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Cultural safety

Respect for patients and families

Practising according to your beliefs

  • Discrimination is illegal.
  • A physician cannot refuse to assess someone on the basis of a conscientious objection.
  • In non-emergency situations a physician may refuse to provide treatment on the basis of his or her own conscientious objection.
Pedestrians walking by street person

Recognizing and addressing both conscious and unconscious biases is important in providing culturally safe care. Although a physician might have a conscientious objection to providing a specific treatment on the basis of religious or cultural beliefs (e.g. therapeutic abortion, medical assistance in dying), it is generally not acceptable to simply refuse to assess the needs of a patient due to these reasons.

Doctor considering options

In contradistinction, a physician cannot be required to perform an illegal act, regardless of any agreement with, or conflict between, personal beliefs and the wishes of a patient. Examples of specific acts currently illegal in Canada include female genital cutting (also called female genital mutilation) and involuntary euthanasia.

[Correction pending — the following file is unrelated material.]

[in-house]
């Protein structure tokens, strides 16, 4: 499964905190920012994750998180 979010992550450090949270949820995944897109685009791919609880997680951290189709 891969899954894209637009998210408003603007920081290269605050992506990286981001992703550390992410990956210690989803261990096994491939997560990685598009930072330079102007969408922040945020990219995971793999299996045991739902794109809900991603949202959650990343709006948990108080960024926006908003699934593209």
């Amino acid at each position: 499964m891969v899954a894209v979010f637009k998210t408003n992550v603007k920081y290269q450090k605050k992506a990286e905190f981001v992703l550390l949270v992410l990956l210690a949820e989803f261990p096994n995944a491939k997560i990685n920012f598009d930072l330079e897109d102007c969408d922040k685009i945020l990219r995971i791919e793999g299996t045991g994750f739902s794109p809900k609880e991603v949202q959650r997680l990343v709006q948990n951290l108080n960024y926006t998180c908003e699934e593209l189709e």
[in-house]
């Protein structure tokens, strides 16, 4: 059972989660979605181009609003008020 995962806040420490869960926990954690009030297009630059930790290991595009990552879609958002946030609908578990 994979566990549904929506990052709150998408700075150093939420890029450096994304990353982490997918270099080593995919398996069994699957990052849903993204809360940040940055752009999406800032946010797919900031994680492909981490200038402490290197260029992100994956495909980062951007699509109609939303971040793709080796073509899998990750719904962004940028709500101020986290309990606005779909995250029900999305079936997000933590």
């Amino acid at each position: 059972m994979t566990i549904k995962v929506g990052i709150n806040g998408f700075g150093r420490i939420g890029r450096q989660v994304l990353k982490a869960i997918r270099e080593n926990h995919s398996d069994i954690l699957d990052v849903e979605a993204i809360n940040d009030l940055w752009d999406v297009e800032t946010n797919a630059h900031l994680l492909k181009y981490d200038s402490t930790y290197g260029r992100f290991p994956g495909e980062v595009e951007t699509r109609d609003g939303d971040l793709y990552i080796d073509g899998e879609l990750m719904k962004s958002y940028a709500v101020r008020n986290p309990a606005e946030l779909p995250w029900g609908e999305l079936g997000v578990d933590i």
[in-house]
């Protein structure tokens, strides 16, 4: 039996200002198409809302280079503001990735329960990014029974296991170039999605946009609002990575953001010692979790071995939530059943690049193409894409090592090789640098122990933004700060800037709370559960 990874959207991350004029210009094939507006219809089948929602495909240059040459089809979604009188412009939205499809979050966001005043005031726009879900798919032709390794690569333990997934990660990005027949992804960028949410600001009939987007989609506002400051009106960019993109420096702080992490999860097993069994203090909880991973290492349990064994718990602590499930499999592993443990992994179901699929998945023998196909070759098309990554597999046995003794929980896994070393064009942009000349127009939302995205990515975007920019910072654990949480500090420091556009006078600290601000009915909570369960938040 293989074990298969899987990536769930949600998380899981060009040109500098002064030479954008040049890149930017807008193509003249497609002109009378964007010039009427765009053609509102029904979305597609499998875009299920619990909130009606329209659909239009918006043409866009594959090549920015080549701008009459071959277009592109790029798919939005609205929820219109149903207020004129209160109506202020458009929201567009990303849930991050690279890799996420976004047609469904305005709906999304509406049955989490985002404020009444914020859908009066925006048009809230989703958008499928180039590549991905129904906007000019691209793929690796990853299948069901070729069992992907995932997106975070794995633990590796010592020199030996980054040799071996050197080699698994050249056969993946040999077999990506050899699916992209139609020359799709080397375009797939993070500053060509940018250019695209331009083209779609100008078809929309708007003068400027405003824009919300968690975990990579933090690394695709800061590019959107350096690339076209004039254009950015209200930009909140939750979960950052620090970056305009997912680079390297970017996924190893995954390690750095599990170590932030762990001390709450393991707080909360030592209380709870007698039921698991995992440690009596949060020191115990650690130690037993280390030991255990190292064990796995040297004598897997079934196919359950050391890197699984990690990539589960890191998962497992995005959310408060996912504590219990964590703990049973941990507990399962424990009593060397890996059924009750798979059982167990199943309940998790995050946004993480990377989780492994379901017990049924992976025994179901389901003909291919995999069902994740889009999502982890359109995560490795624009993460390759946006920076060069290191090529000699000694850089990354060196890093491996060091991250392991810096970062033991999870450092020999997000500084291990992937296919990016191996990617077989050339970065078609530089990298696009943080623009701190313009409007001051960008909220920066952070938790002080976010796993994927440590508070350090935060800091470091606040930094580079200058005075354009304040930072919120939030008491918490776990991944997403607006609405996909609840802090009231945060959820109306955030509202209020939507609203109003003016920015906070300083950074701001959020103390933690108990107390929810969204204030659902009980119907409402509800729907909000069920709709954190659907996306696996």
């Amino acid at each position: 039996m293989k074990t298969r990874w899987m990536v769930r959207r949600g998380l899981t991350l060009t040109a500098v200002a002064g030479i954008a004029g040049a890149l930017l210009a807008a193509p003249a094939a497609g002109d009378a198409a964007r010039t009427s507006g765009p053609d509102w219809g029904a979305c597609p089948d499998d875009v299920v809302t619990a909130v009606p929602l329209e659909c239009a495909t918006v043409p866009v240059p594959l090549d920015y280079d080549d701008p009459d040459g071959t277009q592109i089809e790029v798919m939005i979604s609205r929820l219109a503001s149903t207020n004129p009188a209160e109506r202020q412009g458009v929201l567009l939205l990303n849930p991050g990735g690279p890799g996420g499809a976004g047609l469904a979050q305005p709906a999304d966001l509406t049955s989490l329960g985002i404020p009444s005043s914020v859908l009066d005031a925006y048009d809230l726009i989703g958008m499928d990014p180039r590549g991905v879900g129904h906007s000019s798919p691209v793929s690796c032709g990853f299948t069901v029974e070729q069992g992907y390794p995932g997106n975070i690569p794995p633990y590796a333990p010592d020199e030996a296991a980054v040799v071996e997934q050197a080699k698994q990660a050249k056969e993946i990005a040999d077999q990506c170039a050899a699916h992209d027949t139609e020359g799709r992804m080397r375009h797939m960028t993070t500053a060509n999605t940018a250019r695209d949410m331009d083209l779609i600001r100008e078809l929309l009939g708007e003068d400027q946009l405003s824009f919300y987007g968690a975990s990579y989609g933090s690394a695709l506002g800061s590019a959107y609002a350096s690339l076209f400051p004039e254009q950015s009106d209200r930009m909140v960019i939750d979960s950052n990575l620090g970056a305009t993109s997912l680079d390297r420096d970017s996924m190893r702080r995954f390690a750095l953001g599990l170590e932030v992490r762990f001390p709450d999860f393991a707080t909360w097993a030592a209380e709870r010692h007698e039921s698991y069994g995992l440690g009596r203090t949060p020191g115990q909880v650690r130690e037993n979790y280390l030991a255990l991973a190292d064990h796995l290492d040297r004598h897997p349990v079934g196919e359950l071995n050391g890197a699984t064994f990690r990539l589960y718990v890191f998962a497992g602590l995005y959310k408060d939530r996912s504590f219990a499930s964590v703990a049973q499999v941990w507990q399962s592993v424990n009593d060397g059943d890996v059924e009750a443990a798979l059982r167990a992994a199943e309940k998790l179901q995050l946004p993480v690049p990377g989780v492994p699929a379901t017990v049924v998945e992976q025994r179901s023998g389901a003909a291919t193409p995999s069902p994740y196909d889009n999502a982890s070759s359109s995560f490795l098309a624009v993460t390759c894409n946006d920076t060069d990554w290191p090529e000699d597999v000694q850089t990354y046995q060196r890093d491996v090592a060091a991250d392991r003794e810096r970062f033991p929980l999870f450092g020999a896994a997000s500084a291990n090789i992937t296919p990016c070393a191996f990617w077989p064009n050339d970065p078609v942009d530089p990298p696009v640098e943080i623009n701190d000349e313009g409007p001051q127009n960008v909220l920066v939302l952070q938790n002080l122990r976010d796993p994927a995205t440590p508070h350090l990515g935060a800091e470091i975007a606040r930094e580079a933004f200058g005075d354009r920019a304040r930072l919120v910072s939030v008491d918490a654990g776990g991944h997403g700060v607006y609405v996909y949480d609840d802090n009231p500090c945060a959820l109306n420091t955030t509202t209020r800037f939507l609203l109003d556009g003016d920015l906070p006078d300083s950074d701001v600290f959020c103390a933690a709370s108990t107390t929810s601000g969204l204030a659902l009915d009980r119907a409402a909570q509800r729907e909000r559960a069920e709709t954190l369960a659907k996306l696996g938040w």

What to do if you have a conscientious objection

Regulatory authorities (Colleges) have generally stated that physicians are required to provide objective medical information to their patients, which may include information about where patients can obtain the requested service.
  • In emergencies, physicians must act to save life or limb.
  • If not a medical emergency, physicians are not obliged to provide the requested procedure or service if they have a moral objection.
  • However, many College policies require more of physicians than a simple refusal. In such cases, physicians must treat all patients with equality and respect, and should provide sufficient information and resources to enable patients to make their own informed choice and to access options for care. This may include providing an effective referral to another physician who would be willing and able to provide the patient's desired care.

Think about it

Can you think of a patient request to which you would have a conscientious objection?

How will you ensure that you respond in a culturally safe fashion in accordance with expectations for practice in Canada?